Why Your Business (or any Organization) Needs a Strategic Plan

Far too often, we boil leadership down to bite a sized quotable. Over every social media platform, you see brilliant quotes from the leading influencers of the moment or of the great leaders of the past.  I have shared many quotes that speak to me and will most likely continue to do so in the hope that they will inspire others to action.  After all, that is what a leader does, inspires action.  But leadership is far more complicated than a great one-liner from Marcus Aurelius or John Maxwell.  Leading is hard.  There is endless criticism (from inside and outside of your organization), tremendous pressure to perform, and endless amounts of problems to solve.

That is why it is vital to have a plan for your organization.  A solid strategic plan will help reduce the pressure from you and the leaders of your organization. So how does a strategic plan help in this way?  First, when I work with a business or organization, we establish its reason for existing.  The leadership team must determine the reason the organization exists and ensure it has real implications for how they will make decisions moving forward.  Then we work on values.  Not just generic values that we wish to work towards, but a clear set of current values that describe “who” the organization really is.  This work is vital to ensure the organization knows who it is and why it does what it does. Doing these steps and a few other pieces will establish the initial foundation for the essential strategic work.

Next, we can work on differentiating the organization.  Or to put more plainly, identifying the few strategic guidelines that the organization will use to make decisions. For example, maybe the team determines that it has a “flat” and agile administrative process that their customers appreciate and regularly compliment.  The leadership team would then need to ensure that future decisions should protect this “flat” organizational structure at significant costs!  Any processes that the organization implements should be tailored to fit its flat and agile administrative process.  Doing so will keep the unique advantage.  But if the team did not identify this as a strategic advantage, they may inadvertently lose an essential aspect of what makes their business great. Lastly, we work on organizational priorities and organizational roles.

Once you have worked through this process, you will be able to communicate your vision to your people.  The ability to increase communication and bring your team together and get them on the same page is immeasurable.  Everyone will know what the priorities are, everyone will know what the leadership team is using to base their decisions on, and it will align the entire organization.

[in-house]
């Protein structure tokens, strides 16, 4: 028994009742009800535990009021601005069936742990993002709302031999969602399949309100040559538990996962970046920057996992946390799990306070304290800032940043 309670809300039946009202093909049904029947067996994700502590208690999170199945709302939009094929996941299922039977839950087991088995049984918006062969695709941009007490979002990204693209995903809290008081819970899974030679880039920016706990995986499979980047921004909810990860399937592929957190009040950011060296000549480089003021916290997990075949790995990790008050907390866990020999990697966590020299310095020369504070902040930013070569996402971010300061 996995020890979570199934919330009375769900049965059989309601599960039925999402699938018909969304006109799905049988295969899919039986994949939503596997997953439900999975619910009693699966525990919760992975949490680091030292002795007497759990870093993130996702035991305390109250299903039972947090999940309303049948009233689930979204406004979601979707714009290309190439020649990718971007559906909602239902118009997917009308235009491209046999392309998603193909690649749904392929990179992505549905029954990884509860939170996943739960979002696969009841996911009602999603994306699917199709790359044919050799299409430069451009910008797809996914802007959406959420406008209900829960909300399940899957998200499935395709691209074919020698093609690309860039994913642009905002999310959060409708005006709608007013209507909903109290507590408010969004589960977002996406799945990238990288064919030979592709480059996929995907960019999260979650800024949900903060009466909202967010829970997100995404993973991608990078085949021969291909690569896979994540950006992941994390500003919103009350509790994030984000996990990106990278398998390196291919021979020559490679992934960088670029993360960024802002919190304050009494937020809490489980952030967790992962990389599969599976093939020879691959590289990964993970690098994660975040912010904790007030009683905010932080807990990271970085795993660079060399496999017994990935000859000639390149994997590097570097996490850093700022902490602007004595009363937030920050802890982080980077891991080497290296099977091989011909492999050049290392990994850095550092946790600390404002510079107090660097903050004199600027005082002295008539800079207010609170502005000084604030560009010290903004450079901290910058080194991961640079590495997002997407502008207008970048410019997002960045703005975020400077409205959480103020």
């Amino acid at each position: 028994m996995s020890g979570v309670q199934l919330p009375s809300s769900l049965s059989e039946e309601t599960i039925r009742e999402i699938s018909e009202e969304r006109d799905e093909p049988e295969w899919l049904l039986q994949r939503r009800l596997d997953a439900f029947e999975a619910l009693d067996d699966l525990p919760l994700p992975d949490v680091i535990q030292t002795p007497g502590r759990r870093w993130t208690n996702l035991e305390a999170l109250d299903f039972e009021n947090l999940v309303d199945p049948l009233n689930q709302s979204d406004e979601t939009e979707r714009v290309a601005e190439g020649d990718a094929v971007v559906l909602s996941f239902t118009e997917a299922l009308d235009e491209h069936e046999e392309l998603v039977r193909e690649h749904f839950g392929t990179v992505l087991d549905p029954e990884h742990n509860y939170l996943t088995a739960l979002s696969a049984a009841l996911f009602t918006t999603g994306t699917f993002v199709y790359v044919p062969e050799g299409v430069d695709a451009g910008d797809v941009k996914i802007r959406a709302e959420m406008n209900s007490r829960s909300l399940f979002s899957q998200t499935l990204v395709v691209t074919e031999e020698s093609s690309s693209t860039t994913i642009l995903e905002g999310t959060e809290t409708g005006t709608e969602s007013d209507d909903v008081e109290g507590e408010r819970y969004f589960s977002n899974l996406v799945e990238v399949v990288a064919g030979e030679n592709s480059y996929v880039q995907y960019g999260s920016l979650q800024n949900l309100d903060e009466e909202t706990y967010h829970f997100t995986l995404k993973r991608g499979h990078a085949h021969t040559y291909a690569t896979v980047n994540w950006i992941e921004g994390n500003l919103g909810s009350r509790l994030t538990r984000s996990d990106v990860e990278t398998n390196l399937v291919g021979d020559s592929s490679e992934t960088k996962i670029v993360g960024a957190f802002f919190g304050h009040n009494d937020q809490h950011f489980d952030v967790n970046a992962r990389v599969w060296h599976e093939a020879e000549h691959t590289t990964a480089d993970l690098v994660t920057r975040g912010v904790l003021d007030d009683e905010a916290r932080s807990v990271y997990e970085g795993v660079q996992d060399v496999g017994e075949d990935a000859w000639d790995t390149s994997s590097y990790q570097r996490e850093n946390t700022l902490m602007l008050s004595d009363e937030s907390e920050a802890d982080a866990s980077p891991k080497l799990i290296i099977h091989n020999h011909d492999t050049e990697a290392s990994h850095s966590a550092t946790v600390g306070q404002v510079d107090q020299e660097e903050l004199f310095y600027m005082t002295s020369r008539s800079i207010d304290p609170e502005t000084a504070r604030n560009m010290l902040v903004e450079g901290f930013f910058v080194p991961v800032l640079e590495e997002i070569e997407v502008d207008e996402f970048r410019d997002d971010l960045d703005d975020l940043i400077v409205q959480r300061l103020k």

A solid strategic plan will make implementing objective tracking systems much easier.  Anything from OKRs (Objectives & Key Results) to a Balanced Scorecard are great ways to keep track of who is working on what and how you are going to achieve your key objectives. 

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It’s Not Just Business

How many times have we heard the term, “It’s nothing personal, just business.”? It is in music, movies, and ingrained into our general culture. The problem is business is personal. We invest in them with money, sweat, tears, and time. Many personal sacrifices go into our businesses or our work. So how can it not be personal and what do you do about it? The answer is simple: Grow a thick skin and take things personally. ​

This most certainly does not happen overnight, it is not easy, but it is crucial. People’s criticism, although sometimes hurtful, is feedback and feedback is essential to business regardless of what the business is. Even outside of business it is vital.  An individuals performance will rarely improve without feedback. 69% of employees state if they are given feedback they will work harder and are better because of it. Most of this is because they know they are being observed and that people care about them and the work they are doing.

If you are the author of a blog, you will be criticized (trust me on this one). If you own and run an ice cream shop, you will be criticized (probably less than the blog).  If you invent a time-machine, you will be criticized. There will always be someone who is critical of you and your work. The point is to accept that you will be criticized and keep doing your thing. Do not let it deter you from your cause. There is no doubt this is much easier said than done and I struggle with this myself. But if you identify it as something worthwhile, and are deliberate about getting better at it, then it can be done.

I used to believe a good feedback mechanism was 360-degree feedback.  I still think it is a great idea, but a much too “the world is full of rainbows” idea.  People are very bad at taking feedback from superiors, let alone from subordinates or peers.  In order to implement a 360-degree feedback system in your organization, you would need to spend significant time working through the culture to get the leaders of the organization to accept the feedback.  Most likely, this approach would cause resentment from the subordinates because they would feel like their feedback is ignored.  Regardless of your feedback method, if you do it enough and force yourself to evaluate what people tell you, you will grow a thick skin with it you will be able to take feedback from random strangers or customers.

 

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